aardvark66 at GMAIL.COM
Tue Jun 12 14:31:00 UTC 2012
I'd flagged this two years ago and noticed, again, over the past week,
that this usage has become pervasive in football/soccer coverage (ESPN's
Soccernet is UK-based).
> Alas, the issue appears to be that Ibrahimovic is a cut above his
> team-mates, who failed to match their talisman's quality.
Recall talisman Tim
But the same talisman/talismanic usage has now made it across the Pond.
Euro 2012: Ukraine's Andrei Shevchenko is a talisman for fans ahead of
Monday's Euro opener
> His best days as one of Europe's top marksmen may now be behind him
> but even at the age of 35 former European player of the year Andrei
> Shevchenko remains a talismanic figure for Euro 2012 co-hosts Ukraine.
> Yet national team coach Oleg Blokhin was eager to include him in the
> squad for his talismanic status and indeed his experience of the
> biggest stages while the player benefited from a specially-concocted
> light training programme to help to get him ready.
Spain readies Euro defense without talisman Puyol
> Coping with the absence of talismanic defender Carles Puyol looks set
> to be one of Spain's toughest tasks if it is to avoid starting the
> European Championship like the World Cup.
> Czech Republic lost 4-1 to group rival Russia in its opener, but the
> midfield talisman believes the team must focus on the match in hand
> rather than look to avenge the 2004 loss.
This may be due to the fact that much of the US soccer news writing is
done by UK expats (or just done in the UK and copied, under contract).
But it is still interesting that there is very little similar usage
outside of soccer coverage. There had been some isolated guesses that
the reference only applied to "magic" goal-scoring forwards (or
attacking midfielders--that line has been blurred for decades), but the
inclusion of Puyol, a defender, clearly indicates that there is no such
limitation (the rest are all goal-scoring forwards).
I don't really want to say that all other usage has abated. That would
be inaccurate. Discussions of witchcraft and magic still bring forth
talismans with some regularity. And there is this:
> POLITICIANS, business leaders, and local authorities got together in
> the Palace of Westminster yesterday to explain how the region is
> becoming a green talisman for the rest of the country.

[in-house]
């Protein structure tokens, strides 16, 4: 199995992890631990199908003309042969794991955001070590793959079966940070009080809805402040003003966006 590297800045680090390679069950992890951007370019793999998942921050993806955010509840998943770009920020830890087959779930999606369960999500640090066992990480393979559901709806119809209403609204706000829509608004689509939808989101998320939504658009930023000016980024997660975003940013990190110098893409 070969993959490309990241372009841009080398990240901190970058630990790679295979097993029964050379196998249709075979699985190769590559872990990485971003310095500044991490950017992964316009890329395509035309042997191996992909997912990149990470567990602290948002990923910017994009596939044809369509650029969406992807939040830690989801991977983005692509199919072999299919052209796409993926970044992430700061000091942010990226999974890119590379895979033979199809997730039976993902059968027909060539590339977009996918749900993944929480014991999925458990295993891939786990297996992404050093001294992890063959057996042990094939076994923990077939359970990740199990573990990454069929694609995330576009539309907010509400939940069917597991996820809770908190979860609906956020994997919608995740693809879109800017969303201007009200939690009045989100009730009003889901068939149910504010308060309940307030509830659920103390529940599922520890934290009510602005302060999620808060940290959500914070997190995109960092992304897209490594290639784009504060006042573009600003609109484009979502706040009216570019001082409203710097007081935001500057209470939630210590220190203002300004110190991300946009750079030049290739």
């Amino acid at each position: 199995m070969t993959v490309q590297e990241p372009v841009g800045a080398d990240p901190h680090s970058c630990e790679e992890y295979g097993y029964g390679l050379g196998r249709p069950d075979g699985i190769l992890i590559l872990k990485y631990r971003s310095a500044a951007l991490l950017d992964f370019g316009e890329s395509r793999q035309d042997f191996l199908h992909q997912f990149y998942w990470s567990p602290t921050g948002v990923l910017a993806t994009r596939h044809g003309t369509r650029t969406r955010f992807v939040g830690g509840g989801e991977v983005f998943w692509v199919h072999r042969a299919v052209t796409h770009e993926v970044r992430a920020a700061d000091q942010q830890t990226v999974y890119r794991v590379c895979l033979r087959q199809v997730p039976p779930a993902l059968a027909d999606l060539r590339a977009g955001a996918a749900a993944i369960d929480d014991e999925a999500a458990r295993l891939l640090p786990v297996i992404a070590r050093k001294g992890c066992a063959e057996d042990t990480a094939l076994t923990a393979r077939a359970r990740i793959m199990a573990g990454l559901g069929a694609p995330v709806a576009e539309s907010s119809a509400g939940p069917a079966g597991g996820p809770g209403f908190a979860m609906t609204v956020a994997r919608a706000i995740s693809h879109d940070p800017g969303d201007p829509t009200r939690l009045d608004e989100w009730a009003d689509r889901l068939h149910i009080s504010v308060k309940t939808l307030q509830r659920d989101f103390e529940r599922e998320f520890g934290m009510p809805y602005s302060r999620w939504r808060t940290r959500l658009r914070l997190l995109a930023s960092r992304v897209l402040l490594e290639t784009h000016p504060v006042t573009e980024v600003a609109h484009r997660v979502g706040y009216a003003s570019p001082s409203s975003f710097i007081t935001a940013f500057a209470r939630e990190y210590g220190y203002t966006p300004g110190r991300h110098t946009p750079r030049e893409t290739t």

This is not a "good-luck charm"--it seems to have the same
"attention-grabbing" quality as soccer usage.
On 1/3/2010 7:28 PM, Wilson Gray wrote:
> Perhaps the original meaning of _talisman_ has been lost, so that the
> word has ceased to mean (very loosely), "good-luck charm," and has
> been re-analysed as "good-luck charm" + "a baller who's as good as a
> good-luck charm in his ability to lead his team to wins." Just a WAG.
> On Sat, Jan 2, 2010 at 6:18 PM, Victor Steinbok<aardvark66 at gmail.com> wrote:
>> I would not have believed it if I did not see it in print
>>> Benitez's team selection reflected the Cup's importance, as he fielded
>>> a full-strength side featuring *twin talismen* Gerrard and Fernando
>> AFAICT the expression "talisman forward" (or goalkeeper, or just
>> "keeper") is quite common in the British sports press in reference to
>> top football/soccer players. For all I know, it may well translate to
>> other sports as well, but I have never seen the reference in US sports
>> press. Yet, I find the reference to "twin talismen" absolutely shocking.
>> It reminds me of the sarcastic "innovations" aimed at anti-sexist
>> language claims in changing the face of "mandate", "demand", etc. to
>> de-emphasize the "man" in these words.
>> All say, "How hard it is that we have to die!"––a strange complaint to
>> come from the mouths of people who have had to live.
>> –Mark Twain
>> The American Dialect Society - http://www.americandialect.org
The American Dialect Society - http://www.americandialect.org
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